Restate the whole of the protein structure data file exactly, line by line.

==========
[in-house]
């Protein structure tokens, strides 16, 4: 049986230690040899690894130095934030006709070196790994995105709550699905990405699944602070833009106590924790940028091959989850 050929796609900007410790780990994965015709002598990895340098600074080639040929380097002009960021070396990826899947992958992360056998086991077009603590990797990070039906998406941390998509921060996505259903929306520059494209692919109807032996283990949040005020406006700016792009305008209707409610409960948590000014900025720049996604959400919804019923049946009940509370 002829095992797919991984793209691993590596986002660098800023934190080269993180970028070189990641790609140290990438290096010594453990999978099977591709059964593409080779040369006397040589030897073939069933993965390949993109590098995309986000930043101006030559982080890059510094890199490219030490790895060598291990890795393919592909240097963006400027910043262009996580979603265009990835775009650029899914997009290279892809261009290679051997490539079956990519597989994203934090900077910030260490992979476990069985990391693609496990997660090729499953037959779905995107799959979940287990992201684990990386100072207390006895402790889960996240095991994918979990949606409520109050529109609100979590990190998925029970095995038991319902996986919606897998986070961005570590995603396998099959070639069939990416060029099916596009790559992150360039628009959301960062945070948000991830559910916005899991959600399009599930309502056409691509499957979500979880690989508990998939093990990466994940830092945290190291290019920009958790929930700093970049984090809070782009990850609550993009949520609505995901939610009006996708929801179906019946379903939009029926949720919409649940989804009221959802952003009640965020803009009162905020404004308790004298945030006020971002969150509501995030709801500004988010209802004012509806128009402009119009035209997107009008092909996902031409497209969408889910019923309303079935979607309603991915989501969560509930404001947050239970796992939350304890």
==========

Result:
[in-house]
């Protein structure tokens, strides 16, 4: 049986230690040899690894130095934030006709070196790994995105709550699905990405699944602070833009106590924790940028091959989850 050929796609900007410790780990994965015709002598990895340098600074080639040929380097002009960021070396990826899947992958992360056998086991077009603590990797990070039906998406941390998509921060996505259903929306520059494209692919109807032996283990949040005020406006700016792009305008209707409610409960948590000014900025720049996604959400919804019923049946009940509370 002829095992797919991984793209691993590596986002660098800023934190080269993180970028070189990641790609140290990438290096010594453990999978099977591709059964593409080779040369006397040589030897073939069933993965390949993109590098995309986000930043101006030559982080890059510094890199490219030490790895060598291990890795393919592909240097963006400027910043262009996580979603265009990835775009650029899914997009290279892809261009290679051997490539079956990519597989994203934090900077910030260490992979476990069985990391693609496990997660090729499953037959779905995107799959979940287990992201684990990386100072207390006895402790889960996240095991994918979990949606409520109050529109609100979590990190998925029970095995038991319902996986919606897998986070961005570590995603396998099959070639069939990416060029099916596009790559992150360039628009959301960062945070948000991830559910916005899991959600399009599930309502056409691509499957979500979880690989508990998939093990990466994940830092945290190291290019920009958790929930700093970049984090809070782009990850609550993009949520609505995901939610009006996708929801179906019946379903939009029926949720919409649940989804009221959802952003009640965020803009009162905020404004308790004298945030006020971002969150509501995030709801500004988010209802004012509806128009402009119009035209997107009008092909996902031409497209969408889910019923309303079935979607309603991915989501969560509930404001947050239970796992939350304890």